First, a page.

Skip to main content

How To Get Rid Of Armadillos

Armadillos are a pesky, resilient species. 

Armadillos may be cute and funny-looking critters to some and are better-known as road kill to others. But these pesky diggers are quite the nuisances to homeowners, gardeners and farmers.

The various species of armadillo originated in South America, but the nine-banded armadillo has ventured northward into Central America and even North America over the past 100 years. In the United States, armadillos were once isolated to Texas, but their continued northward migration has led to their increasing prevalence in states ranging from Florida to Nebraska.
The lack of natural predators in North America has resulted in the armadillo population expanding, and the species is now thought of as a pest in suburban and agricultural areas. While many homeowners and farmers choose to just shoot the rascals, there are other ways to get rid of armadillos.

Keep Armadillos Out

An ounce of prevention is equal to a pound of cure when it comes to dealing with armadillos. The most efficient, albeit expensive, way to prevent armadillos from digging up your lawn or garden is to keep them out with a proper fence. Make sure the fence extends at least one foot underground, or the armadillos are likely to just dig right underneath it.

Armadillos have a keen sense of smell, so surrounding your perimeter or mulching your garden with substances they find particularly rank, such as mothballs, vinegar or pine needles, is also a great way to send them running.

Trapping Armadillos

If you’re not sure where the armadillo’s burrow is, you can try trapping it. A grown armadillo is about the size of a racoon or a large cat, so make sure you choose a large enough trap. If you know the location of the armadillo’s burrow, place the trap nearby. Although fruit is often used for bait, earthworms are more likely to attract armadillos. To keep the worms from escaping the trap, put them inside a nylon stocking. Try leaving the bait out for a few nights before setting the trap in order to catch the armadillo’s interest.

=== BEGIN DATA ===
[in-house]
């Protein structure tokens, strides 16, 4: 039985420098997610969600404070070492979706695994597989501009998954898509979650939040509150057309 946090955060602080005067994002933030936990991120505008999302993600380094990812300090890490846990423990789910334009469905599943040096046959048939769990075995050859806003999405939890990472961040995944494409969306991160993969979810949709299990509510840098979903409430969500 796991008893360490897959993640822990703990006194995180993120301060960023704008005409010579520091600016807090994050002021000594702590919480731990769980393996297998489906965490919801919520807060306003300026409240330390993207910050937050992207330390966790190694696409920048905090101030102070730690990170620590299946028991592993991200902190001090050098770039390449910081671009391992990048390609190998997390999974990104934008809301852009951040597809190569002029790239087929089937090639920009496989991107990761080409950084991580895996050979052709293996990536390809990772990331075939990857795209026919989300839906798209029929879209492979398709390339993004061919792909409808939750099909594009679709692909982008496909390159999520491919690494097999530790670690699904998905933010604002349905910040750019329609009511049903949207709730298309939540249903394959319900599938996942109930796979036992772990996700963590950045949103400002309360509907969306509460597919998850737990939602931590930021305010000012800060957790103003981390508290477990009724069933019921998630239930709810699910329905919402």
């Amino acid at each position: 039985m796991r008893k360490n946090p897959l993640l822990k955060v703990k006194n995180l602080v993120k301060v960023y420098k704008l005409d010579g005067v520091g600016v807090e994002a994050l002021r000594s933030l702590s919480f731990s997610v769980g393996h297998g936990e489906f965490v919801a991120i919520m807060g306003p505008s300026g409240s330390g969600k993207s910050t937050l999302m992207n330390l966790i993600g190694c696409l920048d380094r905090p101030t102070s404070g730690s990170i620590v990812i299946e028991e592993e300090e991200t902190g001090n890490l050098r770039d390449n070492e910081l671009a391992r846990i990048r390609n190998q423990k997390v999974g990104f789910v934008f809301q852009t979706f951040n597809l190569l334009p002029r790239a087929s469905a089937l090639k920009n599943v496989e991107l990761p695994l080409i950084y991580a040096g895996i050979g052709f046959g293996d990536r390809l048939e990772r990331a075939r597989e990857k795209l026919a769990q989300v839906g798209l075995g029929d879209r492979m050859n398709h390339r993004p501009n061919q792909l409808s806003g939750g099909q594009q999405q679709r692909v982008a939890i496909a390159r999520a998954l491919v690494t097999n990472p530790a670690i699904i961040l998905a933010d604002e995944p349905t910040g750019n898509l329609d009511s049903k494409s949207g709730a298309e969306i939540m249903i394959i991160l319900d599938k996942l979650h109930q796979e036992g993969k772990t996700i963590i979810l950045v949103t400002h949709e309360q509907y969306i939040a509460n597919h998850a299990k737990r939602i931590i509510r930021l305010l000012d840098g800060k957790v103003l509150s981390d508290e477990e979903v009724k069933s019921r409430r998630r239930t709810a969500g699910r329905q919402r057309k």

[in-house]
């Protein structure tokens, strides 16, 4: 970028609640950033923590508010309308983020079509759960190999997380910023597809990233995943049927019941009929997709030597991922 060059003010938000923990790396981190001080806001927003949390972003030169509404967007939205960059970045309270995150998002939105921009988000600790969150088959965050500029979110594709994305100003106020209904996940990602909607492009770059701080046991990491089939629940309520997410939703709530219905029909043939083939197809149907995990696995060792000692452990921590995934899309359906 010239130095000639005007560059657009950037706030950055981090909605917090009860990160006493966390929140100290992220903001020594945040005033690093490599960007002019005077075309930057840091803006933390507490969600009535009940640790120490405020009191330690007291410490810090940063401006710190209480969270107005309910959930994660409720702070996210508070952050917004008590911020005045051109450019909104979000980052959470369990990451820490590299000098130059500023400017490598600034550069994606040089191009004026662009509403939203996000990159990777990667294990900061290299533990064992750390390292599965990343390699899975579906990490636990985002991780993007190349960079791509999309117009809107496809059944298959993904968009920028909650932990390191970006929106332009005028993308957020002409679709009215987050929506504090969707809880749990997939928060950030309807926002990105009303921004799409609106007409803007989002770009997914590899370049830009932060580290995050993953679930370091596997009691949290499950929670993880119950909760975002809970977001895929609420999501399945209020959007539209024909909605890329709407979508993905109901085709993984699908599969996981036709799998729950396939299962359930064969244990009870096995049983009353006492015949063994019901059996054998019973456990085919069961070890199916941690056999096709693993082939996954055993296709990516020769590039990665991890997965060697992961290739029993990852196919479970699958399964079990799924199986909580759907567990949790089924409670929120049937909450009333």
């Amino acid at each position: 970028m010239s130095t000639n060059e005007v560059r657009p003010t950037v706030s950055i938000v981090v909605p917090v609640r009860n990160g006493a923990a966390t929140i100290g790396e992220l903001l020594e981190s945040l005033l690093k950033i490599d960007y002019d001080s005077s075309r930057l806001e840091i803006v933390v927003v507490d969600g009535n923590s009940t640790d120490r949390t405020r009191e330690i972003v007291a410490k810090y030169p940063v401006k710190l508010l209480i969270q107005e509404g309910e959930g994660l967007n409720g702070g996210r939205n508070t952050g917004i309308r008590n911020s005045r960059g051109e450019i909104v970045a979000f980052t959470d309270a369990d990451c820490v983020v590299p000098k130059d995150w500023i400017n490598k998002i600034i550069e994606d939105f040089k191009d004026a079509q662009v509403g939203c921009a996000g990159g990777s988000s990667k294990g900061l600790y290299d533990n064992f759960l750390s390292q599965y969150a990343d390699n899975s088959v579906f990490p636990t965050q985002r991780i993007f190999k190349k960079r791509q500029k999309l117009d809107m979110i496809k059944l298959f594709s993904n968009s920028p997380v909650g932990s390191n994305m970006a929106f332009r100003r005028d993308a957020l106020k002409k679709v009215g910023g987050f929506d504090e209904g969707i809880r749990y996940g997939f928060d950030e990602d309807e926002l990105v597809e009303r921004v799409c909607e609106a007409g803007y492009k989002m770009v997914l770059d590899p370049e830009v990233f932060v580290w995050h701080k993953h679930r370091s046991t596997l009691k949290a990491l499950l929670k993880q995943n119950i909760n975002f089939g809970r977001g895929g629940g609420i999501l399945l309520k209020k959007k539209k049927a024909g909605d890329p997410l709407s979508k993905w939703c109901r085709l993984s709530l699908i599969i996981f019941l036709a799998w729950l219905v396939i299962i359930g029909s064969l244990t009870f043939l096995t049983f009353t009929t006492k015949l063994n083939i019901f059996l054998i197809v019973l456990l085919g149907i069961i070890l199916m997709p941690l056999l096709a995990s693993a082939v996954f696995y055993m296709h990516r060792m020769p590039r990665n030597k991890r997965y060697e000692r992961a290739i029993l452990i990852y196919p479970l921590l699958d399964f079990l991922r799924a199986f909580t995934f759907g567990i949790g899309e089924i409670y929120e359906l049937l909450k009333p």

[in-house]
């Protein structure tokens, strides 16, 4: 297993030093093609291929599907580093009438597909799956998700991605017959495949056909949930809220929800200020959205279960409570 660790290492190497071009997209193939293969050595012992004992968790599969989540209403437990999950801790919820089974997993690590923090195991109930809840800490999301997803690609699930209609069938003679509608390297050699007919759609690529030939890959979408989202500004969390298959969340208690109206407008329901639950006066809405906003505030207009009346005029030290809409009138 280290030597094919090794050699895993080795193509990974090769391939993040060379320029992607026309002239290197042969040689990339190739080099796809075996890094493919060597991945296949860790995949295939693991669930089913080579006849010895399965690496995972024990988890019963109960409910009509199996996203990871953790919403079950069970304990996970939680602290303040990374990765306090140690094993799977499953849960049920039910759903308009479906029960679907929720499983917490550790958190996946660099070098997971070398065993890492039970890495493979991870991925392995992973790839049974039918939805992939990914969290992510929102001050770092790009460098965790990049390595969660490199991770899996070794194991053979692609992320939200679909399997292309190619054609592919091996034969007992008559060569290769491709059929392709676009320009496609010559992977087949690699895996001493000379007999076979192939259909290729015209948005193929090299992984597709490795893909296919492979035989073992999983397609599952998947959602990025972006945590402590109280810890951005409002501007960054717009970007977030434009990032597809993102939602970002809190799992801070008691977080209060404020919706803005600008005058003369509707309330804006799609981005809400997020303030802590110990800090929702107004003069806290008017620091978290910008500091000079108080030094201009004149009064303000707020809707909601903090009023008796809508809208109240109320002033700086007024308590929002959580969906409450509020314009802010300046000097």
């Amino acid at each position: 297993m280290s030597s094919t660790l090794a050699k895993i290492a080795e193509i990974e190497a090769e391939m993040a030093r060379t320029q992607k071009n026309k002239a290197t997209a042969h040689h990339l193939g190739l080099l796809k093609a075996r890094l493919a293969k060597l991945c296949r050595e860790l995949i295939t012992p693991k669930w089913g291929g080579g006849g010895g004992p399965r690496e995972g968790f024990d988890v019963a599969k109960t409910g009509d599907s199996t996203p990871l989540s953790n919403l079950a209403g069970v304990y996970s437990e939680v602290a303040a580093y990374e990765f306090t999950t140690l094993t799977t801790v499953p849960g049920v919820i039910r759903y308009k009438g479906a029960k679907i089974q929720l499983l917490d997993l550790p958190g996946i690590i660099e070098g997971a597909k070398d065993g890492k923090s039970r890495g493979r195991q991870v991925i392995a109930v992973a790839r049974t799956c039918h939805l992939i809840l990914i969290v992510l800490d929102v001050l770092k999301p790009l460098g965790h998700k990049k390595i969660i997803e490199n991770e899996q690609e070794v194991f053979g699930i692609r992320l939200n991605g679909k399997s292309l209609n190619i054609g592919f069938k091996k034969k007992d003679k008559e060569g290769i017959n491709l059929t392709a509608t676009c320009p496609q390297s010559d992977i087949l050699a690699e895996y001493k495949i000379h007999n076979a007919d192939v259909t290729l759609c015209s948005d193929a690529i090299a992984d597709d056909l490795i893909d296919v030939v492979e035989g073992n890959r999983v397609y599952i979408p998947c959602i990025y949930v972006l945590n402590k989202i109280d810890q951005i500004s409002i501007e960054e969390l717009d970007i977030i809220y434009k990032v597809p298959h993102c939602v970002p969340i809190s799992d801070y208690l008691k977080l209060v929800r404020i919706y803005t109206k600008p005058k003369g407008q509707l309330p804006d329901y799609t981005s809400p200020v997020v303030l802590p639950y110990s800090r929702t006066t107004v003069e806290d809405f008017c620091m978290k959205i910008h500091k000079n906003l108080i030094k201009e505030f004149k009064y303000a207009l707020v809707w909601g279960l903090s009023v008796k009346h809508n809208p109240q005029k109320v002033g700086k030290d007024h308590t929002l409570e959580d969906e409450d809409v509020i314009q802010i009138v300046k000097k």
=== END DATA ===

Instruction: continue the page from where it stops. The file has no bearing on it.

Once you’ve trapped an armadillo, you can release it in a location where it can thrive, such as a brushy area near a pond, lake or stream.

As with any sort of animal trapping, make sure you are aware of state and local ordinances pertaining to the trapping and relocation of armadillos.

More from Wide Open Spaces:

Florida hog hunting with elephant guns

13 of the worst hunting fails ever

Mongoose and cobra battle to the death

Filling Armadillo Burrows

Once you’ve removed an armadillo from your property, you’ll want to fill in its burrow. To ensure there are no animals remaining in the burrow, loosely fill the hole with dirt and watch it for several days. Once you’re confident there are no animals remaining underground, refill the hole with a mixture of soil and pea gravel to make it harder for an opportunistic critter from redigging it.

So as cute as they are, sometimes you just need them out of your yard. These tips should keep the little rascal pests at bay.

you might also like

How To Get Rid Of Armadillos